Loading
Search
NEWS STORIES

Making Schools SaferSubmitted: 02/04/2013
Story By Lex Gray

Making Schools Safer
MOSINEE - When you think back to Sandy Hook, you probably think of the name Adam Lanza.

He's the man who gunned down 20 children and six adults at the elementary school in December.

That tragedy has led to a tense gun control debate…and talks about how to deal with mental illness.

It's also made us talk more about school security – but Lanza didn't just walk through those front doors.

They were locked, but he easily shot through a window and got in.

When Dick Peterson of Mosinee heard that part of the story, he thought he could help.

Peterson's daughter and three granchildren live in Newtown.

"The day of the shooting, my daughter called in the morning, and she said 'Dad turn the TV on, there's something that's happened here,'" Peterson said. "It wasn't quite so bad the first day, but then she found out some of her friends lost their children and kids, when she picked them up. It was tough."

Peterson makes his living putting energy-saving film on glass windows and doors.

But he also installs bomb-blast security film.

"I've done 8 ml bomb blast film to protect people like senators, FBI officers, and big credit card companies," Peterson said.

So why not schools? Peterson decided to experiment.

He put bomb blast film on a glass frame, then fit the border with a retention system.

Bullets could still go through, but Peterson's idea is that if the glass doesn't shatter like it did at Sandy Hook, students and teachers would have enough time to evacuate or call police before an attacker broker through.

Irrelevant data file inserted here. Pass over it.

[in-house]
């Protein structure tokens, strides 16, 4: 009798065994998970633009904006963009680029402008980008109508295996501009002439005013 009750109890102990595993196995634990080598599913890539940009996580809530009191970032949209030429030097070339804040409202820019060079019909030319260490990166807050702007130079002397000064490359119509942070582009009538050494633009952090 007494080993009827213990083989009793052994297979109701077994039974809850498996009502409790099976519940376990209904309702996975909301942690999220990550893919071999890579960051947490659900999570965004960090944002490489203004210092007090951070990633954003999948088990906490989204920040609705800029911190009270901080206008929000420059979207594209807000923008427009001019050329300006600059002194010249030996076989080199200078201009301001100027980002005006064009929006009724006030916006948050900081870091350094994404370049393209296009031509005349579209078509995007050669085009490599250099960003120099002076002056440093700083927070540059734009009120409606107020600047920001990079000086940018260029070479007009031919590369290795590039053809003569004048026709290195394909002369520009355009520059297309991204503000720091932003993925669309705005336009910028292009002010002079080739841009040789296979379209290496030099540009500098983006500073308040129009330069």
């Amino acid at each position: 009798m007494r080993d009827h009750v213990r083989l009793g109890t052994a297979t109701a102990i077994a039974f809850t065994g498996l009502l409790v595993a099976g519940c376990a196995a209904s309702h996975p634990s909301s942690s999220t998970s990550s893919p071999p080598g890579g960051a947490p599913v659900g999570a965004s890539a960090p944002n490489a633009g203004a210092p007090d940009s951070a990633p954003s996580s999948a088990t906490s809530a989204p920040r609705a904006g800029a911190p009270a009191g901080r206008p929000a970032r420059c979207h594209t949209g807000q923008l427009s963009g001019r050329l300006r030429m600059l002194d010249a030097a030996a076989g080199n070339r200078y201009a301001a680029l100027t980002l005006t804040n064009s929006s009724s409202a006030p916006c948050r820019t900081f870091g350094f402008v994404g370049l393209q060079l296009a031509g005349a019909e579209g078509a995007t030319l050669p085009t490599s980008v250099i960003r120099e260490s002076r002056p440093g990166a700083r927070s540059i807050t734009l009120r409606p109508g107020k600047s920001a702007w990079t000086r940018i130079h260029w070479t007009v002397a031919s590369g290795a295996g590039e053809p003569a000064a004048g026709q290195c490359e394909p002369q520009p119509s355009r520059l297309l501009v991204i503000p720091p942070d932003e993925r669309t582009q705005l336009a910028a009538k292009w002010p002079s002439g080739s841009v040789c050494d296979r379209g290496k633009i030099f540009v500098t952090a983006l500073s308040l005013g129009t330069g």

And unlike bulletproof glass, Peterson can easily retrofit current windows and glass doors with his design.

"It's just like any of the tinting that I do – it's the most efficient way of saving energy," he said. "The security film is the most efficient way of protecting yourself."

Peterson went through two rounds of tests, shooting at the glass prototype and beating it with a bat and gun.

His second prototype worked out well enough that he's ready to show it to school officials and law enforcement Wednesday.

Text Size: + Increase | Decrease -
| Print Story | Email Story
Sponsored in part by HodagSports.com





 IN OTHER NEWS

Play Video

EAGLE RIVER - Eagle River Elementary School teacher Brenda Liermann believes kindergarten is all about exploring.

Thanks to a grant from 3M in Wausau, her students will get hands-on experience when it comes to exploring the STEM fields. 

"We need to have them experience the engineering and the technology," said Liermann.

+ Read More

Play Video

MERRILL - Merrill could be the newest local school district to rely on referendum money in its school budget.

The district faces a $1.8 million dollar operating deficit for next school year, and it has had to take from savings for years to keep the school running.

"We've been making cuts, and we've gotten in the habit of making cuts. Unfortunately, we became very good at making cuts," said Superintendent Dr. John Sample.